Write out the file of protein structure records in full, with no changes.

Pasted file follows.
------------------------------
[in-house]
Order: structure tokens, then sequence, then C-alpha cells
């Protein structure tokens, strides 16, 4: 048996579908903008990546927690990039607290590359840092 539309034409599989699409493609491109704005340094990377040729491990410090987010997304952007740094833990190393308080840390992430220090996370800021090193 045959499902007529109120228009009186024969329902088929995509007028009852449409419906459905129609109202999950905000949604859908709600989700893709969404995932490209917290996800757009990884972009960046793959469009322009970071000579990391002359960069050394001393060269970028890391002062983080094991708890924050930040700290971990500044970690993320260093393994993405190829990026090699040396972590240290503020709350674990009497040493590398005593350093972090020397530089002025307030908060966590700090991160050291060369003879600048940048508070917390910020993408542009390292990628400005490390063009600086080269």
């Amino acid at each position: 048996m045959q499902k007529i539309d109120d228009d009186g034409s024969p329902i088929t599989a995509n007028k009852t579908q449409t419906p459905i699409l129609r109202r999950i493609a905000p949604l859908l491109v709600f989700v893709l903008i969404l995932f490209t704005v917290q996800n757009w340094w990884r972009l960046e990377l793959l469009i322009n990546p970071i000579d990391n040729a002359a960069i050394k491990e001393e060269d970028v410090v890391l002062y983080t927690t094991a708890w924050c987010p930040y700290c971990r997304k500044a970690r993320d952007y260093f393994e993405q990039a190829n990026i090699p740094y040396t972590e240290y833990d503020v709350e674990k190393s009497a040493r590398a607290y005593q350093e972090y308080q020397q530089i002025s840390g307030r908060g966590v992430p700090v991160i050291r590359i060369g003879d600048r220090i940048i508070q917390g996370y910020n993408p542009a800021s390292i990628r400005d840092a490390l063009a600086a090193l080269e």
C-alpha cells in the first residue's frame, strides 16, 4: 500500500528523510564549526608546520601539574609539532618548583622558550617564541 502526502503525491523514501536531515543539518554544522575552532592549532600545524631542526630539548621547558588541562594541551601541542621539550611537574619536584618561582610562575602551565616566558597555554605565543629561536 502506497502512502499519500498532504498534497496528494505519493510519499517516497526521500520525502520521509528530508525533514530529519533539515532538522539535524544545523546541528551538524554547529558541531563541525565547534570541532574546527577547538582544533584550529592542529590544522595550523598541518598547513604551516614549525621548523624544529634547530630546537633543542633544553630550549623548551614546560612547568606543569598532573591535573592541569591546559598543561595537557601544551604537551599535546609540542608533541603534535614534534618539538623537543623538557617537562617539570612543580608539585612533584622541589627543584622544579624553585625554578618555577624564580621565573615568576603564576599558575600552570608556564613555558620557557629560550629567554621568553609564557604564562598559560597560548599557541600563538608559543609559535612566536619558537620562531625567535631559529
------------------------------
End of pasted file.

[in-house]
Order: structure tokens, then sequence, then C-alpha cells
């Protein structure tokens, strides 16, 4: 048996579908903008990546927690990039607290590359840092 539309034409599989699409493609491109704005340094990377040729491990410090987010997304952007740094833990190393308080840390992430220090996370800021090193 045959499902007529109120228009009186024969329902088929995509007028009852449409419906459905129609109202999950905000949604859908709600989700893709969404995932490209917290996800757009990884972009960046793959469009322009970071000579990391002359960069050394001393060269970028890391002062983080094991708890924050930040700290971990500044970690993320260093393994993405190829990026090699040396972590240290503020709350674990009497040493590398005593350093972090020397530089002025307030908060966590700090991160050291060369003879600048940048508070917390910020993408542009390292990628400005490390063009600086080269």
């Amino acid at each position: 048996m045959q499902k007529i539309d109120d228009d009186g034409s024969p329902i088929t599989a995509n007028k009852t579908q449409t419906p459905i699409l129609r109202r999950i493609a905000p949604l859908l491109v709600f989700v893709l903008i969404l995932f490209t704005v917290q996800n757009w340094w990884r972009l960046e990377l793959l469009i322009n990546p970071i000579d990391n040729a002359a960069i050394k491990e001393e060269d970028v410090v890391l002062y983080t927690t094991a708890w924050c987010p930040y700290c971990r997304k500044a970690r993320d952007y260093f393994e993405q990039a190829n990026i090699p740094y040396t972590e240290y833990d503020v709350e674990k190393s009497a040493r590398a607290y005593q350093e972090y308080q020397q530089i002025s840390g307030r908060g966590v992430p700090v991160i050291r590359i060369g003879d600048r220090i940048i508070q917390g996370y910020n993408p542009a800021s390292i990628r400005d840092a490390l063009a600086a090193l080269e």
C-alpha cells in the first residue's frame, strides 16, 4: 500500500528523510564549526608546520601539574609539532618548583622558550617564541 502526502503525491523514501536531515543539518554544522575552532592549532600545524631542526630539548621547558588541562594541551601541542621539550611537574619536584618561582610562575602551565616566558597555554605565543629561536 502506497502512502499519500498532504498534497496528494505519493510519499517516497526521500520525502520521509528530508525533514530529519533539515532538522539535524544545523546541528551538524554547529558541531563541525565547534570541532574546527577547538582544533584550529592542529590544522595550523598541518598547513604551516614549525621548523624544529634547530630546537633543542633544553630550549623548551614546560612547568606543569598532573591535573592541569591546559598543561595537557601544551604537551599535546609540542608533541603534535614534534618539538623537543623538557617537562617539570612543580608539585612533584622541589627543584622544579624553585625554578618555577624564580621565573615568576603564576599558575600552570608556564613555558620557557629560550629567554621568553609564557604564562598559560597560548599557541600563538608559543609559535612566536619558537620562531625567535631559529